[ Footnote 4 ] 48 Stat. 1070 and 1100, 47 U.S.C. 203 (c) and 501 (1964 ed.), and 18 U.S.C. 1952 (1964 ed.).
[ Footnote 5 ] 48 Stat. 1096, 47 U.S.C. 409 (l) (1964 ed.).
[ Footnote 6 ] The prevailing opinion today says, "The real contempt, if such there was, was contempt before the grand jury . . . ." But a grand jury is without power itself to compel the testimony of witnesses. It is the court's process which summons the witness to attend and give testimony, and it is the court which must compel a witness to testify, if, after appearing, he refuses to do so.
[ Footnote 7 ] "When upon his return to the grand jury room the petitioner again refused to answer the grand jury's questions, now in direct disobedience of the court's order, he was for the first time guilty of contempt. At that point a contempt proceeding could unquestionably and quite properly have been initiated. Since this disobedience of the order did not take place in the actual presence of the court, and thus could be made known to the court only by the taking of evidence, the proceeding would have been conducted upon notice and hearing in conformity with Rule 42 (b). See Carlson v. United States, 209 F.2d 209, 216 (C. A. 1st Cir.)." 359 U.S., at 50 .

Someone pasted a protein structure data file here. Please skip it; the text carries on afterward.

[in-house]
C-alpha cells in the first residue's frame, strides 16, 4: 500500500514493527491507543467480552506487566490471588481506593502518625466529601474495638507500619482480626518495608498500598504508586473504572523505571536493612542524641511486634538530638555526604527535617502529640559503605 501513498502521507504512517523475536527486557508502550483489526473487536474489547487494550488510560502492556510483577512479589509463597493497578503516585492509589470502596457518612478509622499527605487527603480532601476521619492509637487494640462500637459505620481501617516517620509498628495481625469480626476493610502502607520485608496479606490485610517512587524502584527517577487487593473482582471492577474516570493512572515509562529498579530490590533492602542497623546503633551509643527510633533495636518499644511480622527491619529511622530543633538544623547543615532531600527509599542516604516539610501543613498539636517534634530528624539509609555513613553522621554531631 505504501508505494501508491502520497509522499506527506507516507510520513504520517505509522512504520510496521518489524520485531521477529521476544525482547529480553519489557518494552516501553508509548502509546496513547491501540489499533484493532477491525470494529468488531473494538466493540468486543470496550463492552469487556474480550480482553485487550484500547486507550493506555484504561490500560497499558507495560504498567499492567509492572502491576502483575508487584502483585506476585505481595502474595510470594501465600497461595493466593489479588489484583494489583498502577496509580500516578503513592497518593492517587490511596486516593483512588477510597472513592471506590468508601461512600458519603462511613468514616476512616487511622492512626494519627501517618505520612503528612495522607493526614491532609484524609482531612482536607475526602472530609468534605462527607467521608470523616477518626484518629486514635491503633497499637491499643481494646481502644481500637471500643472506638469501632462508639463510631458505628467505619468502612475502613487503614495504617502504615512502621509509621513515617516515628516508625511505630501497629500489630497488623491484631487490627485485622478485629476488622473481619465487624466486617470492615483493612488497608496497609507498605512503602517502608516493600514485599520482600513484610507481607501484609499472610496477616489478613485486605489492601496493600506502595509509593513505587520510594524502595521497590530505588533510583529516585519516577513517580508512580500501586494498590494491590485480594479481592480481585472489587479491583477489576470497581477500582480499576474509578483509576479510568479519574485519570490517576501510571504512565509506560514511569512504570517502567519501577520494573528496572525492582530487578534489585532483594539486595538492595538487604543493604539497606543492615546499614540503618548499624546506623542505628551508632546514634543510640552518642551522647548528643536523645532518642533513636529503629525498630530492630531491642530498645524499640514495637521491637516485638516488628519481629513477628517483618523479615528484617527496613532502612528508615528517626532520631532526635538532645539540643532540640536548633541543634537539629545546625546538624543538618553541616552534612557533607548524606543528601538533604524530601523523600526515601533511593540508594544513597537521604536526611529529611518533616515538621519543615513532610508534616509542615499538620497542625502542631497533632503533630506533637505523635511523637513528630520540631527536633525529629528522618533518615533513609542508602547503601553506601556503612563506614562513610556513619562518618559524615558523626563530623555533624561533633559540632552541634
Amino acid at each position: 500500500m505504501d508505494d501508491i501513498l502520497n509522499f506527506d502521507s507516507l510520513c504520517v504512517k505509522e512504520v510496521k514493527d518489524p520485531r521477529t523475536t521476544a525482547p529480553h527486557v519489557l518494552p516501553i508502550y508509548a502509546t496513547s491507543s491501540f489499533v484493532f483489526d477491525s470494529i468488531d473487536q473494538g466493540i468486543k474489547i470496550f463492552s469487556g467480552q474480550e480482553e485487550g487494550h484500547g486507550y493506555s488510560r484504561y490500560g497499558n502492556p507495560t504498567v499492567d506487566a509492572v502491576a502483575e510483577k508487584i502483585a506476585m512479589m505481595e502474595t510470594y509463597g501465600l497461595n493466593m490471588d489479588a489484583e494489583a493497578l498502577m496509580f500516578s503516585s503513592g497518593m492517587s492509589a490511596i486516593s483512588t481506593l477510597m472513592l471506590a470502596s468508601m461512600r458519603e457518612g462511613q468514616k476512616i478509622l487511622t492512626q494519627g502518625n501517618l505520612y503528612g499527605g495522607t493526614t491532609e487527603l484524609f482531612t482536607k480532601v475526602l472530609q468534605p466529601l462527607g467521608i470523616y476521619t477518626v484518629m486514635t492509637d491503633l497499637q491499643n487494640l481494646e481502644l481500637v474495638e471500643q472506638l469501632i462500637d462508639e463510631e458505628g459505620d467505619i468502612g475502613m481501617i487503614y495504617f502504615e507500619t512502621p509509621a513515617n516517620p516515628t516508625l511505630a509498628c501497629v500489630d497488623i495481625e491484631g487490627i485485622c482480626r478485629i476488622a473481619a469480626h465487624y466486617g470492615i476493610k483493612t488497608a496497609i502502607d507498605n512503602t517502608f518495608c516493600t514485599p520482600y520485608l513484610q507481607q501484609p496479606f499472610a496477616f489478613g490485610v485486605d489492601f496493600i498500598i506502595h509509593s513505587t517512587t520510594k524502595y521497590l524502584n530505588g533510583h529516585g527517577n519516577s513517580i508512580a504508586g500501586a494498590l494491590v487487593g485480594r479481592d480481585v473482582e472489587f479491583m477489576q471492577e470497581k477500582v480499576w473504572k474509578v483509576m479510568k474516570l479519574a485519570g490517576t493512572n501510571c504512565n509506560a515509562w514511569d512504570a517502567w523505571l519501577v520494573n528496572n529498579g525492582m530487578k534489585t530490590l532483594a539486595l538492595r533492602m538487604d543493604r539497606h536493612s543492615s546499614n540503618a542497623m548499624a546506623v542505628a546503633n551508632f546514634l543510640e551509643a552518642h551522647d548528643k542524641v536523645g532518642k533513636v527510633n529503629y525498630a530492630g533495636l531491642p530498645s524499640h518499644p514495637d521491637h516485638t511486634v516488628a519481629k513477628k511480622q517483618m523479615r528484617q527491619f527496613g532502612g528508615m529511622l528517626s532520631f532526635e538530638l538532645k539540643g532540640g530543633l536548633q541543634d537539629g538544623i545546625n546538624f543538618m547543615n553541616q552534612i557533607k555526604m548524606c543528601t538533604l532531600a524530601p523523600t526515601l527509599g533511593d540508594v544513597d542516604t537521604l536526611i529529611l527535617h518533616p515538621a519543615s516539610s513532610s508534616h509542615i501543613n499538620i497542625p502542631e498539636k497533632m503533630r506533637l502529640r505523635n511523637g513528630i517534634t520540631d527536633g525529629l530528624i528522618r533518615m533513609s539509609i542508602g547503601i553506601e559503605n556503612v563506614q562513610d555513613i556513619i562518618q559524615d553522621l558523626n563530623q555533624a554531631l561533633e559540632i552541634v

[ Footnote 8 ] See cases cited in note 5 of the Court's opinion, ante, p. 167.
[ Footnote 9 ] The record shows that the court was "opened by proclamation."
[ Footnote 10 ] Before imposing sentence, the judge gave petitioner and his counsel still another opportunity to offer any explanation they might have of the petitioner's obduracy:
[ Footnote 11 ] See, in addition to Brown v. United States, 359 U.S. 41 , and Levine v. United States, 362 U.S. 610 : Rogers v. United States, 340 U.S. 367 ; Wilson v. United States, 221 U.S. 361, 369 ; Hale v. Henkel, 201 U.S. 43, 46 ; United States v. Curcio, 234 F.2d 470, 473 (C. A. 2d Cir.), rev'd on other grounds, 354 U.S. 118 (1957); Lopiparo v. United States, 216 F.2d 87 (C. A. 8th Cir.); United States v. Weinberg, 65 F.2d 394, 396 (C. A. 2d Cir.). For the earlier practice at common law, see People ex rel. Phelps v. Fancher, 4 Thompson & Cook 467 (N. Y. 1874); People ex rel. Hackley v. Kelly, 24 N. Y. 74, 79-80 (1861); In re Harris, 4 Utah 5, 8-9, 5 P. 129, 130-132 (1884); Heard v. Pierce, 8 Cush. 338, 342-345 (Mass. 1851).
[ Footnote 12 ] See note 5 of the Court's opinion, ante, p. 167. United States v. Castaldi, 338 F.2d 883 (two years); United States v. Tramunti, 343 F.2d 548 (one year); United States v. Shillitani, 345 F.2d 290 (two years); United States v. Pappadio, 346 F.2d 5 (two years).
[ Footnote 13 ] See Green v. United States, 356 U.S. 165, 188 ; Yates v. United States, 356 U.S. 363 ; Nilva v. United States, 352 U.S. 385, 396 ; Brown v. United States, 359 U.S. 41, 52 . [382 U.S. 162, 172]